Modern industrial policy itself a broad concept and has moved beyond entailing specific industrial policies that aim to improve the competitiveness of particular firms and sectors. It is increasingly viewed as the architecture through which the state enables businesses and people to acquire new capabilities - and occasionally co-ordinate their activities - to enhance growth and socio-economic development within geographical places. This is reflected in the design of new and specifically place-based strategies to exploit and build upon local and regional specialisms, with the aim of reducing regional disparities and promoting territorial socio-economic cohesion.
The shift in thinking towards a more ‘holistic’ industrial policy has been informed by developments over recent years in both academic and policy circles, particularly around tackling regional imbalances, and how sectoral and regional-level industrial policies need to be rethought to deal with radical changes in manufacturing processes known as ‘Industry 4.0’. New industrial policies also need to be aligned with environmental sustainability and promoting green growth. There are also questions regarding the challenges and opportunities with regard to promoting more dynamic cities and ensuring regions become more resilient to economic shocks. The UK, of course, is currently grappling with these issues, as it sets on course with its new Industrial strategy. A key aspect of the new strategy is the move towards greater devolution of state functions through Combined Authorities and the election of Metro Mayors to deliver regional growth. Universities have also been tasked with playing a greater role in regional development process as part of their third mission.
The University of Bath is playing an important role in both shaping the debates about industrial policy and crucially also in its implementation. Last month the CGR’s Dr Felicia Fai published an IPR policy brief which brought together leading experts to explore the place based aspects of the new UK industrial strategy and how it could best deliver balanced regional growth. In terms of practice, the publicly funded IAAPS project provides an opportunity for the university to conduct transformational research in the automotive industry, so as to position the UK as a global competitor in the research and design of new environmentally friendly vehicles. Linked to this, the University’s recent £1.5 million grant from the European Regional Development Fund (ERDF) for two business acceleration hubs is geared towards promoting start-ups and scale-ups, open innovation and investment support for over 230 firms in the South West region over the next three years.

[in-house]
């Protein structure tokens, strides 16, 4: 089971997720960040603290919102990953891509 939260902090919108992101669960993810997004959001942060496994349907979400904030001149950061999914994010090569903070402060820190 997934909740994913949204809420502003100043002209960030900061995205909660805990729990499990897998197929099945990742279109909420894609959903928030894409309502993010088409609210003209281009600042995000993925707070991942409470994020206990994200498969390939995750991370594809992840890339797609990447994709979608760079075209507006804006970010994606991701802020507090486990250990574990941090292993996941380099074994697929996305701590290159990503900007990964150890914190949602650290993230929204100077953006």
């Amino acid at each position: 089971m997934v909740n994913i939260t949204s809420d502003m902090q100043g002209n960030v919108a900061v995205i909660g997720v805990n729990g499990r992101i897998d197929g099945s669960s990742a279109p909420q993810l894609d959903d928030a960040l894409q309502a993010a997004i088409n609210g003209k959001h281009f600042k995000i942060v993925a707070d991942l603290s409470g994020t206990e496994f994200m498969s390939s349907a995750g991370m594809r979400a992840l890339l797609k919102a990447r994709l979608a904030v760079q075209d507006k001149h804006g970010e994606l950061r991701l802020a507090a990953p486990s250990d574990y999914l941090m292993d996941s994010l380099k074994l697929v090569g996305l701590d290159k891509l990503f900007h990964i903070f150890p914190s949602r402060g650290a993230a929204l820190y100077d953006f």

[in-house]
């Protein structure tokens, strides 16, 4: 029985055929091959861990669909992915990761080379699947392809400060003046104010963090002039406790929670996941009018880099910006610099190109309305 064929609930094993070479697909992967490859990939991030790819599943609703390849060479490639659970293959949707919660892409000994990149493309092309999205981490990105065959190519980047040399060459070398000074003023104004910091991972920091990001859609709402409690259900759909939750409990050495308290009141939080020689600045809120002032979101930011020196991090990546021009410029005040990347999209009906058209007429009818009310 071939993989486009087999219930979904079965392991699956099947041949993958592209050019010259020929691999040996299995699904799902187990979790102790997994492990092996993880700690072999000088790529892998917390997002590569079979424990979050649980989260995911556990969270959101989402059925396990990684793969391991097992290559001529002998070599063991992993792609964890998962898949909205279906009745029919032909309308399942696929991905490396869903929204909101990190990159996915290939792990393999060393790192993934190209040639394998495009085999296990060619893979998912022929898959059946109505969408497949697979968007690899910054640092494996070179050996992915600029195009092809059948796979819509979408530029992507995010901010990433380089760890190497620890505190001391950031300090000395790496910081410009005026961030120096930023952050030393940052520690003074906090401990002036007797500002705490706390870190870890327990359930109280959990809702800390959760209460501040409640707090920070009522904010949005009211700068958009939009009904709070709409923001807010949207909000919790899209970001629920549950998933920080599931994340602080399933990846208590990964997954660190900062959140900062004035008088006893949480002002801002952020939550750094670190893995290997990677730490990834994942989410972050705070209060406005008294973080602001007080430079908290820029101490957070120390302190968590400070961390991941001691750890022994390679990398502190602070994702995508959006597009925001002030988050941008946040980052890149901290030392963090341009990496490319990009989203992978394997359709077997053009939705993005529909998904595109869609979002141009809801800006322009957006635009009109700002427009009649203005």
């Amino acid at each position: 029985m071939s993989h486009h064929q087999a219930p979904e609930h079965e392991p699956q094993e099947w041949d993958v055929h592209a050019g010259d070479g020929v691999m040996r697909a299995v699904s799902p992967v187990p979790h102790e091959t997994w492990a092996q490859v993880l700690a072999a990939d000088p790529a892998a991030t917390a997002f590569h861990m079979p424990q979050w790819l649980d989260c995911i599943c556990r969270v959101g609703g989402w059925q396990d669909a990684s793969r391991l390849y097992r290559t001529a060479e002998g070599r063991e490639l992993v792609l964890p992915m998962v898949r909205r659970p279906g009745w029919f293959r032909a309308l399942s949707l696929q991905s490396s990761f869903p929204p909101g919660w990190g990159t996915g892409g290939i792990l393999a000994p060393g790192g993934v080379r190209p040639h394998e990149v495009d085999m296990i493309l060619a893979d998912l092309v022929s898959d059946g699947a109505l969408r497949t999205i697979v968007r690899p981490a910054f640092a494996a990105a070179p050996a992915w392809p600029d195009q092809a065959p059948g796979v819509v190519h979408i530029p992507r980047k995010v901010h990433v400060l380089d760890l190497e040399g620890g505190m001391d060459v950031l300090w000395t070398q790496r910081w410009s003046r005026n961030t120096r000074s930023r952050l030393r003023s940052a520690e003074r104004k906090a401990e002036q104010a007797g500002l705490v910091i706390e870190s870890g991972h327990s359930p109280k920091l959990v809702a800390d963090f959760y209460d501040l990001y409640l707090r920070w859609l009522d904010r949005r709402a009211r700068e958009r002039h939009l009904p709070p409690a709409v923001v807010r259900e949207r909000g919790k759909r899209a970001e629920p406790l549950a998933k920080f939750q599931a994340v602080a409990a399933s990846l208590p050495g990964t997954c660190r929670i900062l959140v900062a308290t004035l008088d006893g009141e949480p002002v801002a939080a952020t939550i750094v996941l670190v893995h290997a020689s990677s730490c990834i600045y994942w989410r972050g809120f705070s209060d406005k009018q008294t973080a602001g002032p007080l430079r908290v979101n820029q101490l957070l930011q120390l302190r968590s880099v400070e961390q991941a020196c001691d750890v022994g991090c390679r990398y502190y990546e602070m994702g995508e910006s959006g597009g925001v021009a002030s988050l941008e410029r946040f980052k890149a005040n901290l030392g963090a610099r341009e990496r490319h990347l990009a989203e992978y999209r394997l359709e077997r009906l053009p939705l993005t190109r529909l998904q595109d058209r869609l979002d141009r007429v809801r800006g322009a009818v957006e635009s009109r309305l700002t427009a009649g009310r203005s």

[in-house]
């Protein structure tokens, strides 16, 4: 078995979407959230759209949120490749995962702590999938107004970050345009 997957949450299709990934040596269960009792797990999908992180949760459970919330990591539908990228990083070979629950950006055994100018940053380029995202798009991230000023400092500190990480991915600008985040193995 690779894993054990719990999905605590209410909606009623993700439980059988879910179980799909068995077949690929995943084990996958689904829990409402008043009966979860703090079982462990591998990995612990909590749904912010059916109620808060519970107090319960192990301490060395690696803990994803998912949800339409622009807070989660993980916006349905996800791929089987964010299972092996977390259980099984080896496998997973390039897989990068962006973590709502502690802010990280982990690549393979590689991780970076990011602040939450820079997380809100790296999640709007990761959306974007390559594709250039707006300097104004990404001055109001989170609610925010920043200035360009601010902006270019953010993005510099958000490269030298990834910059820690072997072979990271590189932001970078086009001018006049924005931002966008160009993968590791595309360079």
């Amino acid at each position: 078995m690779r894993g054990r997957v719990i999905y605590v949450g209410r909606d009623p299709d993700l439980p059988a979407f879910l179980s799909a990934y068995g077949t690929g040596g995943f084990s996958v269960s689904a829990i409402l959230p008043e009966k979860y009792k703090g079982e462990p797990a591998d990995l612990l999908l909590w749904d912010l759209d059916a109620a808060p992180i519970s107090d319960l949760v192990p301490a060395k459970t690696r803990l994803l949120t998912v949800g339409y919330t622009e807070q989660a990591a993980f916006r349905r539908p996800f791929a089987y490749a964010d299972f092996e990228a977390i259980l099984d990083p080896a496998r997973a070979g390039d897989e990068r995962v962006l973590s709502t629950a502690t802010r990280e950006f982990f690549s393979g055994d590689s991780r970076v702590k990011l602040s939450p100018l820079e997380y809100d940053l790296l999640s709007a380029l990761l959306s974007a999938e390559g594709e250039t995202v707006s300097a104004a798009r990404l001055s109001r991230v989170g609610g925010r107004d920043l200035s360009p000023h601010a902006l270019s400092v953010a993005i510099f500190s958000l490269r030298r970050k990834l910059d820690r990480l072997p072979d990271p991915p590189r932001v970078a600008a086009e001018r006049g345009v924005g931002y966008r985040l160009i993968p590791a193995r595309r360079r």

On Thursday 26th April, the CGR and IPR are co-hosting a one-day international workshop on industrial policy. The workshop brings together leading academic and policy experts from around the world to discuss and deliberate the current and future course of industrial. Some of the ideas will be developed further into papers in a special issue of the Cambridge Journal of Regions, Economy and Society. In the evening, the CGR and IPR will be hosting a public lecture in the Edge Arts Theatre, by Professor Amy Glasmeier (MIT) entitled ‘21st Century US Industrial Policy and its Illusive Beneficiaries’’. You can register for that event here.
This blog post is part of the Brexit, Money and work series, a new series of IPR Blogs with a focus on employment and skills, trade and business, industrial strategy, tax and pay that highlights some of the crucial issues policymakers may face in the coming years. Subscribe to the IPR blog to get the latest blog posts, or to keep up to date with our activities, connect with us on Twitter, Facebook or LinkedIn.